Upsetting the traditionalists with novelised news
This article is from 2008.
‘I hate plots. Soon as I know that a film or a book or TV show has a plot, my brain can’t cope with it. If I’m watching a film and I don’t know or have forgotten what the storyline is and I’m supposed to work out who this or that person is, I just fall asleep.’ This statement probably won’t come as much of a surprise to anyone familiar with the work of Gordon Burn, the Newcastle-born London-based journalist, author and chronicler of everyone from George Best to Fred West. Atmosphere, location and the steady compilation of little things that finally amount to something far bigger is Burn’s modus operandi.
In Born Yesterday: The News as a Novel, he shines a bright beam onto the British summer of 2007, a time of political upheaval with Blair finally handing power over to Brown, the creeping trauma of the McCanns and the blazing headlines made by an assault on Glasgow Airport. All the while, Burn makes a mountain out of the many fragments of connections and observations he makes about the incidents and characters involved in this novelised snapshot of history. ‘I like to think it’s pushing things forward a little bit, though some might say it’s going backwards. Those who wanted to defend the ramparts of traditional fiction weren’t keen but younger reviewers got it.’ Still, if stuffy traditionalists are getting uptight over something as memorable as Born Yesterday, it must mean Gordon Burn is doing something right.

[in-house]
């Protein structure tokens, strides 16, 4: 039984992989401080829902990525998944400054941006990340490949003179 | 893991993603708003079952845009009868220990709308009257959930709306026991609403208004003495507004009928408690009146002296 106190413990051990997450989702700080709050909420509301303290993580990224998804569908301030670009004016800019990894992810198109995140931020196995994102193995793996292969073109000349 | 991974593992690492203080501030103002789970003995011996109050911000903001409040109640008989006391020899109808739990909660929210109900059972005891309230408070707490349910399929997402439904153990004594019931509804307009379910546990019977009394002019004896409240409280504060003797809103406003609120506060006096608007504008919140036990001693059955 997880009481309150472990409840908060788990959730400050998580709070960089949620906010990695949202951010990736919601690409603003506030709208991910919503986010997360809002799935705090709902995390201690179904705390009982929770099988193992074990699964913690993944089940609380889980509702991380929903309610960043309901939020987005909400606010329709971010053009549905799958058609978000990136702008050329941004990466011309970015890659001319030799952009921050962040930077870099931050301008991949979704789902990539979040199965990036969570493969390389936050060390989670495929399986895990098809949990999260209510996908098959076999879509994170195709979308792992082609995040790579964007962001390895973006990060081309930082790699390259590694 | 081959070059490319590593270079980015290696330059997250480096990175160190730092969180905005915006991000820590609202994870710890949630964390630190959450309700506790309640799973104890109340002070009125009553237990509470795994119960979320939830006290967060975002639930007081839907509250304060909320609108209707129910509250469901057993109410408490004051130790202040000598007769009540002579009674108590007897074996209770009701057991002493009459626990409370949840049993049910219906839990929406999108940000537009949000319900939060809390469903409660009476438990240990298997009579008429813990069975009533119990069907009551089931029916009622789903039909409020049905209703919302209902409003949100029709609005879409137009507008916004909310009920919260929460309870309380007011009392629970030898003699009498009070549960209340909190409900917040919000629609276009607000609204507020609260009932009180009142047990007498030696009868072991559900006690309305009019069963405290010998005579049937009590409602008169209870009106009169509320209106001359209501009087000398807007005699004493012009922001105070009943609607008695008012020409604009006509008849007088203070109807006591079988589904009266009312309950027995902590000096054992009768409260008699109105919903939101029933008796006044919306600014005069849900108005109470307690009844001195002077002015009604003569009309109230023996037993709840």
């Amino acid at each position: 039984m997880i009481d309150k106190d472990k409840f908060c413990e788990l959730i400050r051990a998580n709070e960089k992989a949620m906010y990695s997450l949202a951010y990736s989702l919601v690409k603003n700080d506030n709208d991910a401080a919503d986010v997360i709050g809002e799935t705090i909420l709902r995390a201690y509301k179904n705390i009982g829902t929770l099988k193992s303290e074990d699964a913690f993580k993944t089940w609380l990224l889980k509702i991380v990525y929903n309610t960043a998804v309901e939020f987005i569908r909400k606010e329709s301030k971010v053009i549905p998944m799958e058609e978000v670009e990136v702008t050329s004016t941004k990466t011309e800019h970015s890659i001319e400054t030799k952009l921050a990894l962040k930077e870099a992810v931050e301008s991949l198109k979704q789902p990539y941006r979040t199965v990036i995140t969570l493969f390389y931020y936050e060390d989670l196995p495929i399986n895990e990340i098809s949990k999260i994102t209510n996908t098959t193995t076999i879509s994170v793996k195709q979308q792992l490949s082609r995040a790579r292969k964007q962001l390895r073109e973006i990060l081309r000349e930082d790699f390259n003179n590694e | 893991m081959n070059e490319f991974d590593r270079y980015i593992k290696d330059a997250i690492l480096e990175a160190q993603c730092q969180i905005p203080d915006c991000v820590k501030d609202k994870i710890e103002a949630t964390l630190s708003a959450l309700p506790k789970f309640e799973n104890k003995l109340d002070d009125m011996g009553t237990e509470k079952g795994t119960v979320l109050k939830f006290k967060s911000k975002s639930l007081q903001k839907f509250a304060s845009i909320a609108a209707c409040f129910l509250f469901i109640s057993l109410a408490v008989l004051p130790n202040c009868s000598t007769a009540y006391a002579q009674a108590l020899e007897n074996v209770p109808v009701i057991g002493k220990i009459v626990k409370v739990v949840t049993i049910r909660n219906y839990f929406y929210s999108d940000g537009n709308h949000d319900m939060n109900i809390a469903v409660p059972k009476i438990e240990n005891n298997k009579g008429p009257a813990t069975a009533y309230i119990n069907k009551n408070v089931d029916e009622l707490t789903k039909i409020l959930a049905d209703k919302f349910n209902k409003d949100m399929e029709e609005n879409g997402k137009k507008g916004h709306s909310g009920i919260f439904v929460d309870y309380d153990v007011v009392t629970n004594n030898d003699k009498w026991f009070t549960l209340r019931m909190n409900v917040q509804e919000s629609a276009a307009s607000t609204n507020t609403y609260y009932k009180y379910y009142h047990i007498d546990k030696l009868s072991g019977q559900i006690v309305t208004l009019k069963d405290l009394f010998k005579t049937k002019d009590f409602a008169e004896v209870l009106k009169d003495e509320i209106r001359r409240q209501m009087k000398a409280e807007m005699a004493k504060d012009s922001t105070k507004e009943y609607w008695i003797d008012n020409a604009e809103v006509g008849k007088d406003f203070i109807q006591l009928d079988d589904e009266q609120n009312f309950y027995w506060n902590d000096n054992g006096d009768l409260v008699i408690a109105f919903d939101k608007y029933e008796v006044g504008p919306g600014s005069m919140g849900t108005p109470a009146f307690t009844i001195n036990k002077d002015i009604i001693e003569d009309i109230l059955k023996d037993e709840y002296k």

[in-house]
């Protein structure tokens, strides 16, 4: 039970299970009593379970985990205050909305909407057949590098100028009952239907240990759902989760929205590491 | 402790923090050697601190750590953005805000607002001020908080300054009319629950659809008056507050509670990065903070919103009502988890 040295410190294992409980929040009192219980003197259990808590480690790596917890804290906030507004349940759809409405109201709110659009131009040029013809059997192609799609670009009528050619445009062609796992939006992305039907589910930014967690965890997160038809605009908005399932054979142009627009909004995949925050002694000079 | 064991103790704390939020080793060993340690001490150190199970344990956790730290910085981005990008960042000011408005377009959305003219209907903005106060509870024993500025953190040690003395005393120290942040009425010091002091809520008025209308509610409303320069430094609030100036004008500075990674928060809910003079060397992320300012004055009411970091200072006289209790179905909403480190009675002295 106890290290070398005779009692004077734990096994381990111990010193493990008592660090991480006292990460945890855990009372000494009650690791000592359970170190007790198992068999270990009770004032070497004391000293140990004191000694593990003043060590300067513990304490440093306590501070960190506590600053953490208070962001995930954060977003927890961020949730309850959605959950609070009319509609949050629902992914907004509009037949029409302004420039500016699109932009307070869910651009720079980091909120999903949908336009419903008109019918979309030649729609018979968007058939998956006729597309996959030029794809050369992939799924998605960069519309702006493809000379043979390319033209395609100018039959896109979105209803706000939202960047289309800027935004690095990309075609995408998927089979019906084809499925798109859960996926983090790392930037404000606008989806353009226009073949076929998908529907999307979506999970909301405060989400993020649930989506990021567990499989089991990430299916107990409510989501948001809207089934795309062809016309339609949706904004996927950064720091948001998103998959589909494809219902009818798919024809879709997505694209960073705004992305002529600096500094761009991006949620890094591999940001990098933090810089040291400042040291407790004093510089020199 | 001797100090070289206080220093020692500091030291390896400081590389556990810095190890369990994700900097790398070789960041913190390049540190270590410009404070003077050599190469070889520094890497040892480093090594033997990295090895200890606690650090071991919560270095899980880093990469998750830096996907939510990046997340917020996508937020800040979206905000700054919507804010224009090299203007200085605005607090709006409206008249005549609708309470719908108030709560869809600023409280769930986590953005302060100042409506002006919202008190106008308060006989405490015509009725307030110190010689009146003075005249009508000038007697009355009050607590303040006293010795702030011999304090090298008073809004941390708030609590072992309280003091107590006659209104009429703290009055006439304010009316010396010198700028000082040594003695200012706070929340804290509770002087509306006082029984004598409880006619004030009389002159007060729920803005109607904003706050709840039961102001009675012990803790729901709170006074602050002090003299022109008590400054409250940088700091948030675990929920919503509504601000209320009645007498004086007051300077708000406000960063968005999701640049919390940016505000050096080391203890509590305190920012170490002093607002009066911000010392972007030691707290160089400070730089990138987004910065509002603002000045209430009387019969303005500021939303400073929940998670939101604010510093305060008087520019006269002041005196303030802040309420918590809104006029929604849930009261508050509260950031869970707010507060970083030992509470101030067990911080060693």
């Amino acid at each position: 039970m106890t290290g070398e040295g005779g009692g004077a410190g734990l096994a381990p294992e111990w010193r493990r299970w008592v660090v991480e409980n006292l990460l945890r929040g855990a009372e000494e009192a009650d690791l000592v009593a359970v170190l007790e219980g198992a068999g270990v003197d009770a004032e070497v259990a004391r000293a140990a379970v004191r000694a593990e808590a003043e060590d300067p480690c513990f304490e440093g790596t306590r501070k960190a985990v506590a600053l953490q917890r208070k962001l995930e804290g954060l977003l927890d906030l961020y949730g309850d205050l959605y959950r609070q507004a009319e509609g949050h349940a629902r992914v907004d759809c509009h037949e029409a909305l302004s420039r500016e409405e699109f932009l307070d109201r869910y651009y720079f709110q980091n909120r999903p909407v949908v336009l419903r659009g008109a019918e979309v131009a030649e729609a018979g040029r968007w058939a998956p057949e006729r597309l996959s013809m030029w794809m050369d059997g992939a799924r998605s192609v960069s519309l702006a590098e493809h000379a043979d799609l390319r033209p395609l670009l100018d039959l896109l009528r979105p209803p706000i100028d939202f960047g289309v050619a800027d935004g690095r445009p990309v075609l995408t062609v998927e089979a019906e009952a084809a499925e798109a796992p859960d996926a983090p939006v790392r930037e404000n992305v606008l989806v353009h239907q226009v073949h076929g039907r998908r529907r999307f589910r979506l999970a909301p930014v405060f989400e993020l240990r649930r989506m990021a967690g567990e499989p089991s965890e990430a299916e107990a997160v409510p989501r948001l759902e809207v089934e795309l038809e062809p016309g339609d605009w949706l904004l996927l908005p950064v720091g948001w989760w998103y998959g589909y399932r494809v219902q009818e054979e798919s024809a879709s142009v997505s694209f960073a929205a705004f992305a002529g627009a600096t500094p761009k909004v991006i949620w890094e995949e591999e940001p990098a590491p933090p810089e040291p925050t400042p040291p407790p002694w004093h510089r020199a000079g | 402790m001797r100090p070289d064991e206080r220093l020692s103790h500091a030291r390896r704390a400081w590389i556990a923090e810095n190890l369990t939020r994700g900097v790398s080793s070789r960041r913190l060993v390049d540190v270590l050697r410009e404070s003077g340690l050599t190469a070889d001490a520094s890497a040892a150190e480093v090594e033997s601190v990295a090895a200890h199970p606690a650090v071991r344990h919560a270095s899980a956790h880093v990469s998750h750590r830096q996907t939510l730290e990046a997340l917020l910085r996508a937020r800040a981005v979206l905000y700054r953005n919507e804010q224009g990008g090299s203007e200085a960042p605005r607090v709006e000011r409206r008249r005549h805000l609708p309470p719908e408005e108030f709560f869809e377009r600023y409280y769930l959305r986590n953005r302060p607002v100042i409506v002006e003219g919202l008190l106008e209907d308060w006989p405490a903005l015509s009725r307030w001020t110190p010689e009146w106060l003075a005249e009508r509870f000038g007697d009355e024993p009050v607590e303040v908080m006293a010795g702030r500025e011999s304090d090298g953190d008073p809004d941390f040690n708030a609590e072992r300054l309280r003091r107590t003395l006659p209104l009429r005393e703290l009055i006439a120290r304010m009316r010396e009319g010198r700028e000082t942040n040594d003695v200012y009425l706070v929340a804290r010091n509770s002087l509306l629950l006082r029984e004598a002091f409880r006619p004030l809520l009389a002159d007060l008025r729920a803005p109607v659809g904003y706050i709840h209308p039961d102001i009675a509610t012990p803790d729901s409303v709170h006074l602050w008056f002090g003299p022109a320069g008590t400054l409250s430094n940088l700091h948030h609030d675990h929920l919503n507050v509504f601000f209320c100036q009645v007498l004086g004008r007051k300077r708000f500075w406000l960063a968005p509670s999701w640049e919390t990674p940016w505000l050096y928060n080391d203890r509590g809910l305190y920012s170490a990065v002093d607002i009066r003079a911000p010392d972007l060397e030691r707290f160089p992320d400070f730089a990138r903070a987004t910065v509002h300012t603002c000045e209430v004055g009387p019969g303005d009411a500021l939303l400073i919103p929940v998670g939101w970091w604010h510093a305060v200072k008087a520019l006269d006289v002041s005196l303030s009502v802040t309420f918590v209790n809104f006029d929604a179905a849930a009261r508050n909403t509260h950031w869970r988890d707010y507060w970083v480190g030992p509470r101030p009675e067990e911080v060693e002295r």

21 Aug (with Glyn Maxwell), 4.30pm, £6 (£4).